The first man took a deep sigh and said, “I know your situation is difficult on a number of levels, but I’ve given you the rope, the ladder, and the shovel to try and climb out. Are you going to stand up, and take one of these things, and at least attempt to take this opportunity to free yourself?”

“How dare you judge me! You’re no better than me. If you were the one trapped in this pit, you would know what it’s like, and you would want someone to feel compassion for you. You would want them to feel bad for you, and talk with you.”

The man outside the pit said nothing at first. He looked around at the dark trees, and up at the thin sliver of light from the moon, realizing that there was little else he could do for the man, and that he would already be in danger trying to travel home in the dark.

“I am going to go.” The first man said. “You have your rope, and your ladder, and your shovel. If you choose not to use them, then you will be trapped in the pit. Perhaps someone else will come along and carry you out, but I’ve given you the tools you need to at least attempt to climb to freedom.”

With that, the first man began to walk away.

Cries came from the pit: “How dare you leave me! You ought to have compassion on others!”

The voice soon faded as the sound was muffled by the uneven ground and the forest all around.

The man continued, carefully walking through the dark, until his foot nearly slipped into a hole, and he managed to pull himself back.

Tripping over a tree root, he fell backwards onto the ground. Groaning as he rose back to his feet, he brushed the dirt and leaves off of his clothes.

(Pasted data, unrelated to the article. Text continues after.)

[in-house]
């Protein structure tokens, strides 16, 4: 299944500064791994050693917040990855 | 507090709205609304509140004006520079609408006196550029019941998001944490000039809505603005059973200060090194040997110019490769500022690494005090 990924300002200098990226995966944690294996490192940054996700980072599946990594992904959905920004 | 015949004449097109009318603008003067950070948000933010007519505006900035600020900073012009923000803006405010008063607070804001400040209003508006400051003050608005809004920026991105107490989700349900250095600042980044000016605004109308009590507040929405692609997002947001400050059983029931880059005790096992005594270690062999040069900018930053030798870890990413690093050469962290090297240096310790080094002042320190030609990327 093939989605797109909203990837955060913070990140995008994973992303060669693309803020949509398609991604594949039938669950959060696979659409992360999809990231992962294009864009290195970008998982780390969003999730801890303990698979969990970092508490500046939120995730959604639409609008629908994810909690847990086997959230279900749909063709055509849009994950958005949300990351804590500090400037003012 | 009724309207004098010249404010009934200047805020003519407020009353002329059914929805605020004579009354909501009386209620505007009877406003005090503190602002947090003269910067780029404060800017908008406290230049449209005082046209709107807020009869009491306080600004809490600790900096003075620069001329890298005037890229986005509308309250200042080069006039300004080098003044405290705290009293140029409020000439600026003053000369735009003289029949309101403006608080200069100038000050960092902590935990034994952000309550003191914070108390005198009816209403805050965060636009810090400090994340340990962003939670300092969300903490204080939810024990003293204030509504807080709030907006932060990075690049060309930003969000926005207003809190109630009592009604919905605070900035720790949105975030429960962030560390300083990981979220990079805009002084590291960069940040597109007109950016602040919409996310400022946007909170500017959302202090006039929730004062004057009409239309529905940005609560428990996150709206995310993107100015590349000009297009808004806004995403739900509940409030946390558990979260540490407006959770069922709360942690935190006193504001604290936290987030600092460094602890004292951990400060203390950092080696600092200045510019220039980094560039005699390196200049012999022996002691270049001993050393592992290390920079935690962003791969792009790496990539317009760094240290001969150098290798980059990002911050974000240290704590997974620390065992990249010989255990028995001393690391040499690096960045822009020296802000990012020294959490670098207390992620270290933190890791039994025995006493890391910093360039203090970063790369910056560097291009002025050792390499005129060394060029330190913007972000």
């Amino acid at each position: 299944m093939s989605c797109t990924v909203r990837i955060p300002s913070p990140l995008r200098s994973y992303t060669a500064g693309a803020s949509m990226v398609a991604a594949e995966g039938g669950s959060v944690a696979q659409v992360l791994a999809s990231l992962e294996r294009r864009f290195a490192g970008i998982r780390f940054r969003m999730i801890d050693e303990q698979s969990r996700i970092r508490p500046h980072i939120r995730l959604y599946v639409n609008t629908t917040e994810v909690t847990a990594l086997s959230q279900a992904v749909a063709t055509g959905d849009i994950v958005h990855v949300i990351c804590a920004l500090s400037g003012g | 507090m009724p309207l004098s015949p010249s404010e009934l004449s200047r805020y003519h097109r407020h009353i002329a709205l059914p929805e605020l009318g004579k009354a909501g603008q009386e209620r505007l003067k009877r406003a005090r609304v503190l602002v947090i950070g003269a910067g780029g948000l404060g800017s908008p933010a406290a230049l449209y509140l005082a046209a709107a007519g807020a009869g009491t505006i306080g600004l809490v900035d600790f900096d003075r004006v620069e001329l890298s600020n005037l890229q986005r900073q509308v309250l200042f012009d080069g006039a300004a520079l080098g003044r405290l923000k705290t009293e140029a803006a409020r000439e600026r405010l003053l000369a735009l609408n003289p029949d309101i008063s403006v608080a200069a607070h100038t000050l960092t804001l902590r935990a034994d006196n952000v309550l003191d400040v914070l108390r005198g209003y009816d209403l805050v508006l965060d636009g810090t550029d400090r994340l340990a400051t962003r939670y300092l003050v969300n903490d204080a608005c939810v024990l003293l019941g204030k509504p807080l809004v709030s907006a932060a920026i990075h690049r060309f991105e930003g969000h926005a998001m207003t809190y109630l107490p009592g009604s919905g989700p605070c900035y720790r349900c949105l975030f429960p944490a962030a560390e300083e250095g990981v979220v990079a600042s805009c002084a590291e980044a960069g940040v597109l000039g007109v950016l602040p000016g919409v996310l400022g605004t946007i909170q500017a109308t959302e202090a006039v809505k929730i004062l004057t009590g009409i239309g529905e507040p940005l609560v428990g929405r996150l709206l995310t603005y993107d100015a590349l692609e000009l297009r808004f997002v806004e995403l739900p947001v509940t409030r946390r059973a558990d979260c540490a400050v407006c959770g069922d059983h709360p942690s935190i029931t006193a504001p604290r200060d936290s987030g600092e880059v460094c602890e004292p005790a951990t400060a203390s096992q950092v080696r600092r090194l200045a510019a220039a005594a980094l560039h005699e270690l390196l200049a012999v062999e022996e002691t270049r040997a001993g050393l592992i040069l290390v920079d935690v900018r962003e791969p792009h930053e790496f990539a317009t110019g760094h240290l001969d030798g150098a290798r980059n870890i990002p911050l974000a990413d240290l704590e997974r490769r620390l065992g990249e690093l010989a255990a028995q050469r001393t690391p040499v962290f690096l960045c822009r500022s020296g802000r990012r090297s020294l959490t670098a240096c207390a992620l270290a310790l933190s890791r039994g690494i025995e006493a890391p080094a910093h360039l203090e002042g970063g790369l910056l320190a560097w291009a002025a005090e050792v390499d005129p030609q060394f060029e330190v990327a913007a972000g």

“Is someone there?” A voice called out.

He realized that there was a pit in front of him, and wondered if he had been walking in circles, but then he noticed that this was not the voice of the man from before. This voice was somewhat older, and deeper.

“I’m here.” The first man replied.

“Oh thank God!” The voice replied. “I fell into this pit, and I have been unable to get out on my own.”

“I wish I could help,” said the first man, “but I left my rope some ways back in the woods, and I am afraid I won’t be able to find it again in the dark.”

“I have a rope.” The deeper voice said. “If I toss it up to you, would you be willing to tie one end around a tree so I can pull myself out?”

The first man was skeptical of whether he should try to help another person, especially since it was dark and he was already having trouble finding his way back. But he agreed. He took the rope and he tied it around a tree. It was not as strong as the oak beside the other pit, but it would do.

He called out, “I’ve tied the rope — you can climb out now!”

The rope became taught, as the older man in the pit climbed his way out and stepped onto the ground above the pit.

“Thank you,” he said. “I’ve been trapped in that pit all day, trying to find a way out. Had it been any longer, I’m not sure what I was going to do.”

The first man was relieved, realizing that his effort to help this other person had not been in vain.

“If there’s ever anything I can do as a small thank you for freeing me from that pit, don’t hesitate to ask.”